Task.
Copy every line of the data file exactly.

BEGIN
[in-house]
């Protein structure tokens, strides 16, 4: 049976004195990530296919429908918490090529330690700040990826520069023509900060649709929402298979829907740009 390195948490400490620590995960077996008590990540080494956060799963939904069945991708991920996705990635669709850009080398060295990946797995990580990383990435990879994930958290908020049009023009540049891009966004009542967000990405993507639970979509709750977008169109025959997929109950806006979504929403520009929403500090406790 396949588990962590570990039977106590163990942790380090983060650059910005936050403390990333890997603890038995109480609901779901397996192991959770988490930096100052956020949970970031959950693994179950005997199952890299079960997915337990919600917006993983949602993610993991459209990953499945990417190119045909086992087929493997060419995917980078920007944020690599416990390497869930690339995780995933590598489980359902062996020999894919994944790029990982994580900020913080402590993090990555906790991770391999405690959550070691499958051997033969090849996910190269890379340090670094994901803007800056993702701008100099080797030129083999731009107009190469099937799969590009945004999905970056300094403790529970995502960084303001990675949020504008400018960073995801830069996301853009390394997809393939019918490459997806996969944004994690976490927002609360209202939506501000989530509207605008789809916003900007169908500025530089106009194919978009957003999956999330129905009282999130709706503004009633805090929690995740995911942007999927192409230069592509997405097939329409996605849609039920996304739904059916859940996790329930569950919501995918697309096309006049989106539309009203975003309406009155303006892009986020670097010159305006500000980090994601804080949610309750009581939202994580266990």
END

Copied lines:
[in-house]
């Protein structure tokens, strides 16, 4: 049976004195990530296919429908918490090529330690700040990826520069023509900060649709929402298979829907740009 390195948490400490620590995960077996008590990540080494956060799963939904069945991708991920996705990635669709850009080398060295990946797995990580990383990435990879994930958290908020049009023009540049891009966004009542967000990405993507639970979509709750977008169109025959997929109950806006979504929403520009929403500090406790 396949588990962590570990039977106590163990942790380090983060650059910005936050403390990333890997603890038995109480609901779901397996192991959770988490930096100052956020949970970031959950693994179950005997199952890299079960997915337990919600917006993983949602993610993991459209990953499945990417190119045909086992087929493997060419995917980078920007944020690599416990390497869930690339995780995933590598489980359902062996020999894919994944790029990982994580900020913080402590993090990555906790991770391999405690959550070691499958051997033969090849996910190269890379340090670094994901803007800056993702701008100099080797030129083999731009107009190469099937799969590009945004999905970056300094403790529970995502960084303001990675949020504008400018960073995801830069996301853009390394997809393939019918490459997806996969944004994690976490927002609360209202939506501000989530509207605008789809916003900007169908500025530089106009194919978009957003999956999330129905009282999130709706503004009633805090929690995740995911942007999927192409230069592509997405097939329409996605849609039920996304739904059916859940996790329930569950919501995918697309096309006049989106539309009203975003309406009155303006892009986020670097010159305006500000980090994601804080949610309750009581939202994580266990």